Mets starting pitcher Jacob deGrom looks on from the dugout...

Mets starting pitcher Jacob deGrom looks on from the dugout against the Brewers in Game 1 of a split MLB doubleheader at Citi Field on Wednesday. Credit: Kathleen Malone-Van Dyke

Every time Jacob deGrom takes the mound, he does more to promote baseball than 99 percent of the people playing the sport.

That deGrom chooses to perform only in a Mets’ uniform this year, and not wearing some generic, slapped-together, garish marketing outfit at next week’s All-Star Game, might be considered selfish by some in the big picture.

But you wouldn’t have found any of those dissenting voices among the crowd Wednesday at Citi Field, where deGrom struck out 10 over seven innings and retired 13 straight between solo homers in the Mets’ 4-3 comeback victory over the Brewers.

DeGrom belongs to the Mets, and their fans -- both of whom are enjoying what is shaping up to be a very special season in Flushing. And if deGrom doesn’t care to share himself with the VIPs gathering at Coors Field, or Tuesday’s global TV audience, just so he can stay as close to 100 percent healthy as he has all year, that’s just tough luck for everyone else.

For those concerned about deGrom’s presence in Denver as a necessary obligation for the "good of the game," he’s already been there, done that three times. And I’d argue that deGrom’s better off for the sport if he makes 30 starts, pitches deep into October, with countless baseball fans able to view his historic talents on whatever app or network they choose, every fifth day, whether they live in Port Washington or Paris.

That’s the greater goal, and after what deGrom already has endured in three trips to the MRI tube (that we know about) for three different lat-shoulder-forearm maladies, we have to respect the healthy roll he’s on at the moment. DeGrom put together consecutive seven-inning starts for the first time all season, and finally seems to be in a place where his body language on the mound isn’t dissected down to every shoulder waggle or leg stretch.

If you think back to the anxiety-filled period from mid-May through mid-June, a nerve-rattling time for the Mets that included an IL stint, what deGrom is doing now should not be taken for granted. He’d like to stay that way.


"Yeah, I feel good," deGrom said afterward. "Knock on wood."

You can’t blame deGrom for being superstitious. A little luck always helps. Look at Luis Urias and Jace Peterson, the two Brewers who took him deep Monday and joined a very exclusive club. They were fortunate to get rare pitches to handle. Occasionally, deGrom shows he’s mortal, too. Plus, he can break or tear like everyone else. Watching him throw 100 mph as routinely as he does, it’s a wonder deGrom remains in one piece.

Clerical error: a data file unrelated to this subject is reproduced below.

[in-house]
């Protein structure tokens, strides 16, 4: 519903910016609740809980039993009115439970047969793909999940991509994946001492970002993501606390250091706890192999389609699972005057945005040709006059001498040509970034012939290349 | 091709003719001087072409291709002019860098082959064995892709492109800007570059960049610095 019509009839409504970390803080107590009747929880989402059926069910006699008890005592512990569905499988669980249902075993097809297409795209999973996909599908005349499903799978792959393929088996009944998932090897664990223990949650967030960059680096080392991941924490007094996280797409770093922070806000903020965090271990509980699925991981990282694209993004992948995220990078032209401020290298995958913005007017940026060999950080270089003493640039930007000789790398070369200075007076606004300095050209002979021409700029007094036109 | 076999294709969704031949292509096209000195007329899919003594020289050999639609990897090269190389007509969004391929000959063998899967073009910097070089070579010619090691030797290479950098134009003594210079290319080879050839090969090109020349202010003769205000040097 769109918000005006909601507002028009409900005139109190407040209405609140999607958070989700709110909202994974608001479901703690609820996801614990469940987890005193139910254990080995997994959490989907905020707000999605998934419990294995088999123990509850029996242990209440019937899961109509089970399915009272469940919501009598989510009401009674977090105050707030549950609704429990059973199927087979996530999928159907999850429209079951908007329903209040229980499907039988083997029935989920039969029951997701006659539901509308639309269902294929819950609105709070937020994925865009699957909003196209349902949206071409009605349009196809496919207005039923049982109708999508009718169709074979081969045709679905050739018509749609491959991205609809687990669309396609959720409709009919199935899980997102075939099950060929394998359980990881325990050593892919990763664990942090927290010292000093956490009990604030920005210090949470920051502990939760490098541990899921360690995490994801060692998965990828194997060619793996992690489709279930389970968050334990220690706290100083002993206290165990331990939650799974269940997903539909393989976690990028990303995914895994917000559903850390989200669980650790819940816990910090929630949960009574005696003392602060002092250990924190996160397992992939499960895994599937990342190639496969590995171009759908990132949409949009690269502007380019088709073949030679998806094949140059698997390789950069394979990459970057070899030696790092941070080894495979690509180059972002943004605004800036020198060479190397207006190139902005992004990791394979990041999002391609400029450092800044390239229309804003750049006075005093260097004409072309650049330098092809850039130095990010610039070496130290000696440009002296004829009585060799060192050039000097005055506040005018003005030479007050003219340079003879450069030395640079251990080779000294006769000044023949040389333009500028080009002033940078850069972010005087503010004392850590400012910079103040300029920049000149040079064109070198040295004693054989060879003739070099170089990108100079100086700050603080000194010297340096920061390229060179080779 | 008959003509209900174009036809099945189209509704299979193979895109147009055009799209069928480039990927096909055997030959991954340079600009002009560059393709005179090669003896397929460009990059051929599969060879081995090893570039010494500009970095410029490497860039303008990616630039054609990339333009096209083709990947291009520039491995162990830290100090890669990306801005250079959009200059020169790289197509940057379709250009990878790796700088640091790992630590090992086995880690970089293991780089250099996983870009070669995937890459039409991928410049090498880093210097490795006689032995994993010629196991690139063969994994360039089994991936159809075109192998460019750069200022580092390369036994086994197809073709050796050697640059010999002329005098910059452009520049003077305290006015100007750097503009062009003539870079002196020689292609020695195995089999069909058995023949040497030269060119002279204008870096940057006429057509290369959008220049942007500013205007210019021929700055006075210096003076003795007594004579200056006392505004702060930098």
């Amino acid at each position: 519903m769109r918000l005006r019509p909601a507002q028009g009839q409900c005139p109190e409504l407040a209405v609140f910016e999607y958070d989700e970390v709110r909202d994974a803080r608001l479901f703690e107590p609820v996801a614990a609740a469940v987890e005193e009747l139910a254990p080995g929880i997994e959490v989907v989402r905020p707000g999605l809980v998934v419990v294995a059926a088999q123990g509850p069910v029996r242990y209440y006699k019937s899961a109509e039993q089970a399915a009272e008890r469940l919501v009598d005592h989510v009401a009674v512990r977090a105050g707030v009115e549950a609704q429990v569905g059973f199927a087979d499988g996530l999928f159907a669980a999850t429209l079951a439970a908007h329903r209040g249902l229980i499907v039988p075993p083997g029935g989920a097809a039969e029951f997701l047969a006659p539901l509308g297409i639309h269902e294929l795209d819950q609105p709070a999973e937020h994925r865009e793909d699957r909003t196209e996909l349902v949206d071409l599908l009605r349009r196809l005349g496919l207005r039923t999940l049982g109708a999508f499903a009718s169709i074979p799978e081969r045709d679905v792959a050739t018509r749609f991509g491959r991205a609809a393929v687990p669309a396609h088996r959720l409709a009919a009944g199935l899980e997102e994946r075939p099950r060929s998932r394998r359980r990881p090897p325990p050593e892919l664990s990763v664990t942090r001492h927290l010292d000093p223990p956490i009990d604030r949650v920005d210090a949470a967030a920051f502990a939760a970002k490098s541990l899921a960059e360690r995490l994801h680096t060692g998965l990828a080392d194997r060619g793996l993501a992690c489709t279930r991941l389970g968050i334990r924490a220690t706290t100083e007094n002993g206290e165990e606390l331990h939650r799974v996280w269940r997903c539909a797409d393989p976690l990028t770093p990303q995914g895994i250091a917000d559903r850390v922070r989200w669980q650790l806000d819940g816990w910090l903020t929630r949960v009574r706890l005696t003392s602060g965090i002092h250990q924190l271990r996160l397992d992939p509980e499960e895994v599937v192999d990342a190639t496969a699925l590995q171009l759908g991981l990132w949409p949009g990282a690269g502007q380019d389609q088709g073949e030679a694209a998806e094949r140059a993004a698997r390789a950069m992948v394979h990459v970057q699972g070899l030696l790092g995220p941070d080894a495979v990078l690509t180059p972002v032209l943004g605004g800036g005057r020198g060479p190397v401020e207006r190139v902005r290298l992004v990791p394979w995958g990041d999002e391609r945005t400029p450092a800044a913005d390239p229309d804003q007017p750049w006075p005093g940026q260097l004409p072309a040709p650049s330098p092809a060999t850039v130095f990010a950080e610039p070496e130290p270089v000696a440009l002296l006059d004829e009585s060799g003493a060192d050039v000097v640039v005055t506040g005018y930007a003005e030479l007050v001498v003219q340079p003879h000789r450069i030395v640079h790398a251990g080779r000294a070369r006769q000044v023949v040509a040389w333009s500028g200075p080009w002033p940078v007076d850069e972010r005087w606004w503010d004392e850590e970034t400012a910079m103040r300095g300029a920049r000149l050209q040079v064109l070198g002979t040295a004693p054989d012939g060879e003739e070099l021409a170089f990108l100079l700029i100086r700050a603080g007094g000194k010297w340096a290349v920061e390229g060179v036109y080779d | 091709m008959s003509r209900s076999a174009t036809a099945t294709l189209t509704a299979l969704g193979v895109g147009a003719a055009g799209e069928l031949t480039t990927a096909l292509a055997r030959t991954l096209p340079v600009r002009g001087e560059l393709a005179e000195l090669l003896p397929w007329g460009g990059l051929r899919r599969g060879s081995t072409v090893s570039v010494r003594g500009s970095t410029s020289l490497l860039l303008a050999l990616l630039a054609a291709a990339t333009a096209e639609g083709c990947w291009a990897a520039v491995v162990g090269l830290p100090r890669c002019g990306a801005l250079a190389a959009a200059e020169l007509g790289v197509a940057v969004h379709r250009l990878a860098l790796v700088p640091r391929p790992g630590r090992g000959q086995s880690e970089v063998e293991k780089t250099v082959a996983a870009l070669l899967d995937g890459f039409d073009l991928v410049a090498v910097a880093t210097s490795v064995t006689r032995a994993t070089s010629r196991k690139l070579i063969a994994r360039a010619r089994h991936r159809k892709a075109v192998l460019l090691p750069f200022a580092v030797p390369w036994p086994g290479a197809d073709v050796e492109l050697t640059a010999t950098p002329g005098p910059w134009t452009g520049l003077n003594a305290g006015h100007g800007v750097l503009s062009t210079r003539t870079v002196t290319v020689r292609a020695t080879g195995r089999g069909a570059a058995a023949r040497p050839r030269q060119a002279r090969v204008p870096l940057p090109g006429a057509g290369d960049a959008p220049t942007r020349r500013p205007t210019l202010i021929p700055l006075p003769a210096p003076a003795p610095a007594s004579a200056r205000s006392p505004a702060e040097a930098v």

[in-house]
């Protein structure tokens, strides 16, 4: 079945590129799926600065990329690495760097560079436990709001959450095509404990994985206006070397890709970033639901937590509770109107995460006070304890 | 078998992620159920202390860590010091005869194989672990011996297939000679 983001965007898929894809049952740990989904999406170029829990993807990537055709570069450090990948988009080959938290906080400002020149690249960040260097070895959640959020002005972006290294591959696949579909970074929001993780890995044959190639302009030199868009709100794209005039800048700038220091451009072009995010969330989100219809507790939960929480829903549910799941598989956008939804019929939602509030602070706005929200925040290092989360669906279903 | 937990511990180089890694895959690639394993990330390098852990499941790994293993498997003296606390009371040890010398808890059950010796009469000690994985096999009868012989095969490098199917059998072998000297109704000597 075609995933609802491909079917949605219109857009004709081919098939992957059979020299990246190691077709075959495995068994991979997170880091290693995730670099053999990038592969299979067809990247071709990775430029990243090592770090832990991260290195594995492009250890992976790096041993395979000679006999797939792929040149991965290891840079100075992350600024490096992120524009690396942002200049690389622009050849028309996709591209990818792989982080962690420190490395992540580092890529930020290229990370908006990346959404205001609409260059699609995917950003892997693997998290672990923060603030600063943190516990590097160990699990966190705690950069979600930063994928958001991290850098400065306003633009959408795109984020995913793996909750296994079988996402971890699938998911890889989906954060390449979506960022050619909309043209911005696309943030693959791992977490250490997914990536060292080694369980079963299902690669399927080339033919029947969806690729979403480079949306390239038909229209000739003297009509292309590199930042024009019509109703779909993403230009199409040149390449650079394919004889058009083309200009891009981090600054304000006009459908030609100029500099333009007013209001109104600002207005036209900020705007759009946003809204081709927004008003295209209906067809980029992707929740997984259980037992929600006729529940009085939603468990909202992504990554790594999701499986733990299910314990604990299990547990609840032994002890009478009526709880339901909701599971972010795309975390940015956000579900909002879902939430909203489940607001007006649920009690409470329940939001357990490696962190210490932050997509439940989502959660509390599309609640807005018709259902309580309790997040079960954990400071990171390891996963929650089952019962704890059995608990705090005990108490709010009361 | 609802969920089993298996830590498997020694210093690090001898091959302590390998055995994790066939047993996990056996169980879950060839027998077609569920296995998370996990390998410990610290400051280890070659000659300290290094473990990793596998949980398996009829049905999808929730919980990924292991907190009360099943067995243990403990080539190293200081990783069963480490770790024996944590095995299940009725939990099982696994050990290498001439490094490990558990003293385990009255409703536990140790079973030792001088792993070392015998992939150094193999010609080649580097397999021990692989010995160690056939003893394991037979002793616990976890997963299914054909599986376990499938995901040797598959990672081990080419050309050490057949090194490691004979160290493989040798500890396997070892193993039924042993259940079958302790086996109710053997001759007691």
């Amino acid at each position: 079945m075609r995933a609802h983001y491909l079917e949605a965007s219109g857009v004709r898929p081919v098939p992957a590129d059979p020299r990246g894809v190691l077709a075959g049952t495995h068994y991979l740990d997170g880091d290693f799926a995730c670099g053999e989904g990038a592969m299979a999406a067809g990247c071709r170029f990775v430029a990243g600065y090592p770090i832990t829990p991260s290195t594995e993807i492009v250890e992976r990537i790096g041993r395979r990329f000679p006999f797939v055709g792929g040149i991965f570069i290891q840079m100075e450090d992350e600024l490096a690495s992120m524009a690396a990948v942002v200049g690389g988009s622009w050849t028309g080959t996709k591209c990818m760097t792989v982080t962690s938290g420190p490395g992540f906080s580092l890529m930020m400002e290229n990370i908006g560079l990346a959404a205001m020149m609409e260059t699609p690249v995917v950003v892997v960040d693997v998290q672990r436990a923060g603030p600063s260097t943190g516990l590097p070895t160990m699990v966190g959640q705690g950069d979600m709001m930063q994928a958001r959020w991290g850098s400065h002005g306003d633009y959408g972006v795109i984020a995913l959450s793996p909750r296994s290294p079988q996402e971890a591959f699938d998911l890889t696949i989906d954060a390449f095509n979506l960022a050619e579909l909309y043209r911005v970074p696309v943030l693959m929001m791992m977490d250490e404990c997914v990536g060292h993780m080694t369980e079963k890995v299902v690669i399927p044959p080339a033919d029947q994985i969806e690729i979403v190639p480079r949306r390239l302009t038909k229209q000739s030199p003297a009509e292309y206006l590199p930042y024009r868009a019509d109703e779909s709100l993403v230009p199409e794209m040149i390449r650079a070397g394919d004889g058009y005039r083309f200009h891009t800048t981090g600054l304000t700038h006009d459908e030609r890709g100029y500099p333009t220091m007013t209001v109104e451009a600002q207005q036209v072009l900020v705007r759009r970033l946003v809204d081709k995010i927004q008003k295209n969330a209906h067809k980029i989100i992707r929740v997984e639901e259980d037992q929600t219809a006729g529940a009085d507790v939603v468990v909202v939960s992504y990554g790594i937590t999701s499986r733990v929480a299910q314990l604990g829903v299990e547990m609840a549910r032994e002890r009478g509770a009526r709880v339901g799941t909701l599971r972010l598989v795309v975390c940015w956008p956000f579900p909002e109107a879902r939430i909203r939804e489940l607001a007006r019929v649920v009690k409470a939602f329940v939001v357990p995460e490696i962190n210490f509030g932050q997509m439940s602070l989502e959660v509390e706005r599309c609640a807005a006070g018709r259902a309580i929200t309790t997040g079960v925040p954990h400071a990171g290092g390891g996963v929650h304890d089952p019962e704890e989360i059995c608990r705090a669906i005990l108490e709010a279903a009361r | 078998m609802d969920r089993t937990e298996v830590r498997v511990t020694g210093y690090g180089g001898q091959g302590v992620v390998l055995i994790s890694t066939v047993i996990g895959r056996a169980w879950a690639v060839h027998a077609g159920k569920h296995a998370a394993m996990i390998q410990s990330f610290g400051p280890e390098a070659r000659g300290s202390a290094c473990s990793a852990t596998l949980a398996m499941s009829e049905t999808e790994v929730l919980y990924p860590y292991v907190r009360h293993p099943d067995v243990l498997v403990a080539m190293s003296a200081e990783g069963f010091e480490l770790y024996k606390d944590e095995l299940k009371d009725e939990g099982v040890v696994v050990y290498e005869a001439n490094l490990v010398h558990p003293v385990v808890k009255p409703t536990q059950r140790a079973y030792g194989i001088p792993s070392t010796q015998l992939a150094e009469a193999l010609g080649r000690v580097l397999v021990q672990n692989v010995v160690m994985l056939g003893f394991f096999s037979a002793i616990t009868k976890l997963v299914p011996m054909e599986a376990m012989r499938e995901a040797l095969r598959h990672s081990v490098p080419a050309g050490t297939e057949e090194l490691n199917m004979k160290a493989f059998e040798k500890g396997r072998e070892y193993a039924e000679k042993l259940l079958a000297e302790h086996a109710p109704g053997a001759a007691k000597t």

That’s why it’s so critically important for the Mets’ ace to keep on a routine. Asked about his (minor) flurry of injuries early on, deGrom blamed those on the Mets’ early part of the schedule, which was ripped apart by COVID-19 outbreaks and problematic weather. He also traces some of his health issues back to the Mets’ mid-April trip to Coors Field, where altitude and the frigid spring conditions can mess with pitchers.

Rojas is relieved to be through the MRI-phase of deGrom’s season (fingers crossed, of course). And any precautions they can take to avoid further visits to the doc’s office for deGrom are worth going overboard on. Having him stay home from Denver is a layup.

"We are in a better spot now," Rojas said. "We still want to pay respect to the effort he puts out there. I mean, this guys is throwing a lot of pitches at 100, 99, 98. Even though he looks effortless, he’s using force. And at this point, he doesn’t want to expose it (at the All-Star Game).

The Mets got pushed into an awkward situation when Tuesday’s game got rained out, washing away their carefully-crafted plan of starting deGrom twice before the break, including the final Sunday of the first half -- giving them a built-in excuse for him to pass on the Denver trip.

With deGrom then moved to Wednesday, Rojas engaged in some mental gymnastics pregame, saying they could still find ways to pitch deGrom Sunday on short rest. But how did that make any sense if the idea is to protect him?

To his credit, deGrom didn’t make any excuses afterward. Regardless of whether he pitches Sunday or not (i’d bet no) the Mets’ ace isn’t going to the All-Star Game. Period. And was unapologetic about his decision. As bluntly straightforward as one of his triple-digit heaters.

"I thought about it," deGrom said. "Flying across country, I’m not going to throw in it. I think the best thing for me is to be healthy and be ready for the second half. I don’t think it’s beneficial for me to fly to Colorado and back."

Everyone in Metsland is nodding along with him. No one more so than Rojas.

"Jake’s mindset is here," the manager said. "He just wants to be with his team and produce for his team."

That should be good for baseball, too. But above all, great for the Mets.

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